An exploration of the disturbing modern trend of displacing minority populations, by Stanford historian Naimark (The Russians in Germany, not reviewed).
The 20th century saw some remarkable episodes of state brutality, and the author attempts to find some explanations for this by examining five European cases: the removal of the Armenians and Greeks by the Turks during and after WWI; the German attempt to annihilate the European Jewish population during WWII; the Soviet relocation of the Chechen-Ingush and Crimean Tartar populations during WWII; the post-WWII deportation of Germans from Poland and Czechoslovakia; and the Yugoslavian civil wars of the 1990s. Naimark defines ethnic cleansing as “remov[ing] a people . . . from a concrete territory” while genocide has the more final intent of “killing off a part or all of an ethnic, religious, or national group.” While both might result in similar ends, the difference lies in the intention of the offending party. Mass murder is not uncommon in recorded history, of course, but the author finds the contemporary difference to be the role of the modern state in all of these cases: the state’s ability to mobilize resources and exercise its official authority lends a cold brutality to the resolution of ancient differences so prevalent in Europe. The evidence is sketchy, but the first two instances are classified as genocides based on the perpetrators’ official and unofficial statements of intent to kill the offending minority populations, while in the latter three cases the deaths, though not unintentional, were incidental to the states’ goals of simply removing populations from designated geographic areas.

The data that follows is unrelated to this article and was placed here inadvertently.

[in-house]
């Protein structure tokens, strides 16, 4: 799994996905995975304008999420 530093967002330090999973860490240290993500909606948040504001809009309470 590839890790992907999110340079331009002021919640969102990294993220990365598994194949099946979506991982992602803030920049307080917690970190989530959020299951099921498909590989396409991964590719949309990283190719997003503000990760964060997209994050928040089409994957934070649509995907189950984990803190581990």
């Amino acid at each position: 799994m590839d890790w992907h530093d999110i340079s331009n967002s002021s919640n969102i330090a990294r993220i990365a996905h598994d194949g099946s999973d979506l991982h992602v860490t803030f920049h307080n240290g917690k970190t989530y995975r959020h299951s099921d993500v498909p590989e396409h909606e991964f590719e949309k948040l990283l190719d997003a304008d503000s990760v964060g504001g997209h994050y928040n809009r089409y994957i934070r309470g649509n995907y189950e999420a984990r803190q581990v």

Little truly new material, but, still, a useful, albeit pedantic, discussion of the distinction between various types of modern state-sponsored cruelty.